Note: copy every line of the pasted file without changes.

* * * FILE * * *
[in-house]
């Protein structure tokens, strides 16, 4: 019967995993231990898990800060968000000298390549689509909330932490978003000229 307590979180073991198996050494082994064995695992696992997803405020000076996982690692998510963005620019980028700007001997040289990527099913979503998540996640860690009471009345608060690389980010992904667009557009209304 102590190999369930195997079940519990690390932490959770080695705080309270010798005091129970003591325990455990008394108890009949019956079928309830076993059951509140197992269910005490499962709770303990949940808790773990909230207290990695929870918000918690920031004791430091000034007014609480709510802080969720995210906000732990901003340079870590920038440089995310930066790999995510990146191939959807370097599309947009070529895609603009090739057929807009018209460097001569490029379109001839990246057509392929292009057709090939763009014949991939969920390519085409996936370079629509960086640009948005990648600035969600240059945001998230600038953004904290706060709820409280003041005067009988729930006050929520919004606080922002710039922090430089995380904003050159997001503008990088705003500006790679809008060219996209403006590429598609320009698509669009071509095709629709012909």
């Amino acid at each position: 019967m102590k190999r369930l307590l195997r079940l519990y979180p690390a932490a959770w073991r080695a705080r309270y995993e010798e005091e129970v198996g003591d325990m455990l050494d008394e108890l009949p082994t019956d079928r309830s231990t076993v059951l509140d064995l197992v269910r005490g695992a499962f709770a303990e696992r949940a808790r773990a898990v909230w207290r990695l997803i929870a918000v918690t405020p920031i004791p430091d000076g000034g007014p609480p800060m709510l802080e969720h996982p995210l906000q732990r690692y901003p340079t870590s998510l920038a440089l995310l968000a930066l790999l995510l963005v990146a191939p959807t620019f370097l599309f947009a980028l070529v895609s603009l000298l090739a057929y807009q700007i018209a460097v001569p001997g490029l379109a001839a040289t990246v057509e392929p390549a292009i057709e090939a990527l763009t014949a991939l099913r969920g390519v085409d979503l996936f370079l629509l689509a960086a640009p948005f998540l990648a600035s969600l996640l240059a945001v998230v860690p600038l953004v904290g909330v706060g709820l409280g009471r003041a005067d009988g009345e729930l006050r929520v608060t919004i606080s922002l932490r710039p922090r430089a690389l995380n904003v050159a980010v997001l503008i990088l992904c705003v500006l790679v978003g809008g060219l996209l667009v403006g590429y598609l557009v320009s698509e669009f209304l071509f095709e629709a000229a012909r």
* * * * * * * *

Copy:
[in-house]
């Protein structure tokens, strides 16, 4: 019967995993231990898990800060968000000298390549689509909330932490978003000229 307590979180073991198996050494082994064995695992696992997803405020000076996982690692998510963005620019980028700007001997040289990527099913979503998540996640860690009471009345608060690389980010992904667009557009209304 102590190999369930195997079940519990690390932490959770080695705080309270010798005091129970003591325990455990008394108890009949019956079928309830076993059951509140197992269910005490499962709770303990949940808790773990909230207290990695929870918000918690920031004791430091000034007014609480709510802080969720995210906000732990901003340079870590920038440089995310930066790999995510990146191939959807370097599309947009070529895609603009090739057929807009018209460097001569490029379109001839990246057509392929292009057709090939763009014949991939969920390519085409996936370079629509960086640009948005990648600035969600240059945001998230600038953004904290706060709820409280003041005067009988729930006050929520919004606080922002710039922090430089995380904003050159997001503008990088705003500006790679809008060219996209403006590429598609320009698509669009071509095709629709012909």
């Amino acid at each position: 019967m102590k190999r369930l307590l195997r079940l519990y979180p690390a932490a959770w073991r080695a705080r309270y995993e010798e005091e129970v198996g003591d325990m455990l050494d008394e108890l009949p082994t019956d079928r309830s231990t076993v059951l509140d064995l197992v269910r005490g695992a499962f709770a303990e696992r949940a808790r773990a898990v909230w207290r990695l997803i929870a918000v918690t405020p920031i004791p430091d000076g000034g007014p609480p800060m709510l802080e969720h996982p995210l906000q732990r690692y901003p340079t870590s998510l920038a440089l995310l968000a930066l790999l995510l963005v990146a191939p959807t620019f370097l599309f947009a980028l070529v895609s603009l000298l090739a057929y807009q700007i018209a460097v001569p001997g490029l379109a001839a040289t990246v057509e392929p390549a292009i057709e090939a990527l763009t014949a991939l099913r969920g390519v085409d979503l996936f370079l629509l689509a960086a640009p948005f998540l990648a600035s969600l996640l240059a945001v998230v860690p600038l953004v904290g909330v706060g709820l409280g009471r003041a005067d009988g009345e729930l006050r929520v608060t919004i606080s922002l932490r710039p922090r430089a690389l995380n904003v050159a980010v997001l503008i990088l992904c705003v500006l790679v978003g809008g060219l996209l667009v403006g590429y598609l557009v320009s698509e669009f209304l071509f095709e629709a000229a012909r």